The Science of Sustainability

Reporter's Notes: Sea of Plastic

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It's hard to imagine the scope and breadth of the Great Garbage Patch that lies in the North Pacific Gyre in the Pacific Ocean between the West Coast and Hawaii. It's estimated to be about double the size of Texas. Most people think of it as an island of trash, but that's not accurate. It's floating debris – about 80 percent of it plastic, according to Charles Moore of Algalita Marine Research Foundation – that is caught between ocean currents. And that debris is getting thicker and thicker in the water.

The current flows eastward at the bottom (southern end) of the Gyre, and westward along the top (northern edge) of the Gyre. And another current runs northward right along the West Coast. In the center of all of those currents is the Gyre, and that's where all the debris drifts. It's like the center of a hot tub where bubbles tend to form. Because of all of the garbage in the Gyre, Moore says it’s "like a toilet bowl that never flushes."

So it's not a matter of this giant area getting any bigger. The concern is that the area will become much denser with plastic, given the increasing amount of plastic and other detritus going into our ocean. Plastic doesn't biodegrade, but it does degrade into smaller pieces, and those pieces are making the water in the Gyre a lot thicker and soupier. Right now, Moore says, there are places in the Gyre where plastic bits outnumber plankton 6 to 1.

There are five Gyres in oceans around the world, and data is just starting to be collected on how much trash and plastic are in all of them. Moore pegs the estimated amount of plastic in the North Pacific Gyre at 3 million tons.

What can be done about it? Biologists and environmentalists all have similar suggestions. Make less trash. Bring your own cup to the coffee shop. Use paper to-go containers at restaurants. Bring your own reusable bags to the grocery store. Recycle plastic containers. Try not to use single-use plastic water bottles. And volunteer for a beach cleanup, since the trash washing up on the beaches is pretty constant.

Listen to the Sea of Plastic radio report online, and find additional resources and links.

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About the Author ()

David Gorn is the former Deputy News Director of KQED Radio, and currently works as a freelancer for National Public Radio. He has worked for three daily Bay Area newspapers, has been Editor-in-Chief of several magazines, and has taught journalism at San Jose State University and San Francisco State University.
  • wayne roth

    Where are all the pictures you told me would be here that go with this story?

    Where are the pictures of the trash on the beach?
    The bottle of Northern Pacific Gyre water? and particularly the microscopic pictures that show 6 times more plastic than plankton in that water????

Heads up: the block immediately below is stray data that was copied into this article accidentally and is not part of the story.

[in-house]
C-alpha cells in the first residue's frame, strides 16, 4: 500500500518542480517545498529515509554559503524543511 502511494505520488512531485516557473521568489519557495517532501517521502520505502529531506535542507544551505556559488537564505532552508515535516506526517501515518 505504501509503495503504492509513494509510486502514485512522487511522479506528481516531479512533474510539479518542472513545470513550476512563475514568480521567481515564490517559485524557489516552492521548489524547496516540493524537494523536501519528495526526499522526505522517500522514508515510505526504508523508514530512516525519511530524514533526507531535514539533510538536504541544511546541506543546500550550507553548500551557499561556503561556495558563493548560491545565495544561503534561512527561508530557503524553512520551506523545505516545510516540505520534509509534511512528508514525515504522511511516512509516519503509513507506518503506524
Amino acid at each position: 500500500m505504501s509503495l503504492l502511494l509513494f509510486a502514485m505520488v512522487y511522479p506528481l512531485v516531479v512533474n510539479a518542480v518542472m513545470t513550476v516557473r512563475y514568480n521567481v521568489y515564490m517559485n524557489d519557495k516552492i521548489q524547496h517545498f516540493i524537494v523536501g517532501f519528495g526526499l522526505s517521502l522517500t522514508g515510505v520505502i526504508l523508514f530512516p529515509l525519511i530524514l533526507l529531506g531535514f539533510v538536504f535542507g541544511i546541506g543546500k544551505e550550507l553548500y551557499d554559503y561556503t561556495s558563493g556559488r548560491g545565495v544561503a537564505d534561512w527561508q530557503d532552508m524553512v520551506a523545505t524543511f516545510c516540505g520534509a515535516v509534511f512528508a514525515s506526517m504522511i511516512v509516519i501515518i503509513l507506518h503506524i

wayne

  • admin

    hi wayne:

    You can find our set of pictures here:

    http://www.flickr.com/photos/kqedquest/sets/72157606878496245/

  • rose

    Looks like someone from the plastics industry is upset ^^

  • http://www.fakeplasticfish.com Beth Terry

    >>What can be done about it? Biologists and environmentalists all have similar suggestions. Make less trash. Bring your own cup to the coffee shop. Use paper to-go containers at restaurants. Bring your own reusable bags to the grocery store. Recycle plastic containers. Try not to use single-use plastic water bottles. And volunteer for a beach cleanup, since the trash washing up on the beaches is pretty constant.<<

    These are good suggestions for a start. There are many other ways to limit the amount of plastic produced as well. I've been collecting and tallying my plastic waste for over a year, and have created a comprehensive list of ideas for ways to reduce our plastic consumption.

    Feel free to visit my blog, Fake Plastic Fish (http://www.fakeplasticfish.com) for more ideas.

    Beth Terry
    Oakland, CA

  • http://saveSFbay.org Save The Bay

    Plastic trash and debris are indeed harmful for the environment and pose a particular threat to our oceans (as evidenced by the Great Pacific Garbage Patch) and our very own San Francisco Bay. In fact, 15,000 plastic bags were removed from the Bay in one day last year! And a recent study found an average of three pieces of trash and plastic along every foot of Bay Area streams leading to the Bay! This trash chokes wetlands, poisons wildlife, harms water quality and threatens public health.

    But we can do something about it. In her comment above, Beth Terry points us toward her blog, which has a great list of changes we can make to reduce plastic, in addition to switching to reusable grocery and shopping bags and picking up trash in the streets or at shorelines and creeks.

    If you’re interested in participating in a shoreline cleanup, Save The Bay hosts monthly cleanup and restoration events at several sites around the Bay. In fact, on September 20, Coastal Cleanup Day, Save The Bay is leading cleanups at sites in Oakland, Hayward, San Jose and San Francisco. Sign up on our Web site at http://www.saveSFbay.org/bayevents.

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  • Matthew

    Is there a way to remove the plastic from the water? Can we send in fishing boats to trawl for the larger pieces of plastic? I am concerned for my children who like to eat fish.

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  • http://www.wastetransferstations.co.uk/ waste transfer stations

    Some communities offer curbside recycling. You may not need to purchase a bin in this case. Some counties offer a pick up location for recycling bins.